September 19, 2012 | 4 minutes

How to Transition to a Virtual Office

transitioning to a virtual office
Transitioning to a virtual office can be a big step for your business!

Great! You’ve made the decision that a virtual office is the best option for your business or work situation. Now, you have a little bit of time to make the transition before you pay your first month’s fees, or perhaps move out of the old place. Whether you are transitioning from a coworking space, a traditional office, the coffee shop, or even a home office, there are things that need to get done so the transition is smooth and you can get the most out of your new virtual office. Here’s how to make the transition:

Note the Change in Address – If you’re signing up for a virtual address, you are probably changing your business address, or finally getting one for the first time. Make sure that you let clients know of the change, and perhaps update your website and any professional listings that you may have. As a backup, you might want to let the post office know about the change and to have them forward any mail you may get. You don’t want to lose any checks in the switch, or have two separate addresses listed for your business.

Consider How the Change will Impact Your Workday – Transitioning to a virtual office is more than a new address and a new place to work. There’s also the little things. For example, to you have a shorter commute with the virtual office? Do you now have free access to services and amenities that you were paying for previously, such as coffee and printing? Do you have a bigger desk, one that could accommodate a desk calendar or more files, or even some personal items? Those things not only improve the bottom line, but could give you more time in your day or more ability to be productive with the time that you have.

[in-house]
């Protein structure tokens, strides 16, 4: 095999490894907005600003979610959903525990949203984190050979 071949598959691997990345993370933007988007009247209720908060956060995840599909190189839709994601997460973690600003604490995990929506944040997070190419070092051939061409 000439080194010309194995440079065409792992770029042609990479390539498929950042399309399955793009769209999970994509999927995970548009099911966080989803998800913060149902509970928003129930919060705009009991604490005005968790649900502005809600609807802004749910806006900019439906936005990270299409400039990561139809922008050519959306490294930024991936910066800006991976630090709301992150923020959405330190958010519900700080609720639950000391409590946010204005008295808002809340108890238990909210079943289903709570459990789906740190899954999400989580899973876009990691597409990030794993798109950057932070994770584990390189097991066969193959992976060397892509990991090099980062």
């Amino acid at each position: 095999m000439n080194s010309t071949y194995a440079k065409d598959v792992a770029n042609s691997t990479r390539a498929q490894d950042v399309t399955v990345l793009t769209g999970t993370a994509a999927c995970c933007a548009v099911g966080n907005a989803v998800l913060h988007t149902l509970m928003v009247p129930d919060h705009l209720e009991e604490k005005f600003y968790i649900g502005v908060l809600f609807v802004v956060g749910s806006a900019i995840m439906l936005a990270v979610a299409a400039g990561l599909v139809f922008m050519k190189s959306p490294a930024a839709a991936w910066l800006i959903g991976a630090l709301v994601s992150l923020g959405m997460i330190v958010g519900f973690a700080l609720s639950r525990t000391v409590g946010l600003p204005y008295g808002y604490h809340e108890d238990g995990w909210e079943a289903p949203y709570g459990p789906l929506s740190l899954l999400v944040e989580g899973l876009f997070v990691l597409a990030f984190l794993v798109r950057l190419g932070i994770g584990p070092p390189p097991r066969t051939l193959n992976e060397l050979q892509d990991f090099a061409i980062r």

Don’t Forget People – This is especially crucial to extroverts who are making the transition. An introvert may welcome the chance for privacy and to work alone, but extroverts may go crazy with the quiet solitude. To keep yourself sane and connected, participate in networking activities, or join a professional group or two. You could also schedule more lunches and coffee breaks with others in your industry. If you’re someone who enjoys talking to people and having company, take the time to include that into your life if you think you might lose it with the virtual office.

Emphasize the Benefits – Transitioning to a virtual office can be overwhelming, and could take more time than you thought. To avoid burnout, or backing out on a decision that was so good on paper, emphasize the benefits you get from the virtual office. Maybe that new, business address will make your company a little more legitimate. Maybe having that live receptionist will make it easier for you to work on the core business. Perhaps a quiet place to work that’s free from distractions is exactly what you need to get something done. Change isn’t always easy for people to deal with, so thinking about the benefits that will come from these changes will make transitioning to a virtual office that much easier.

With the right mindset and preparation, transitioning to a virtual office from your previous situation should go smoothly, and be everything that you wanted for yourself and your business. After all, you can to the conclusion that a virtual office would better suit your needs than what you had before, so transitioning in a way that ensures success is the best way to get that success once the switching is done and you are settled in.

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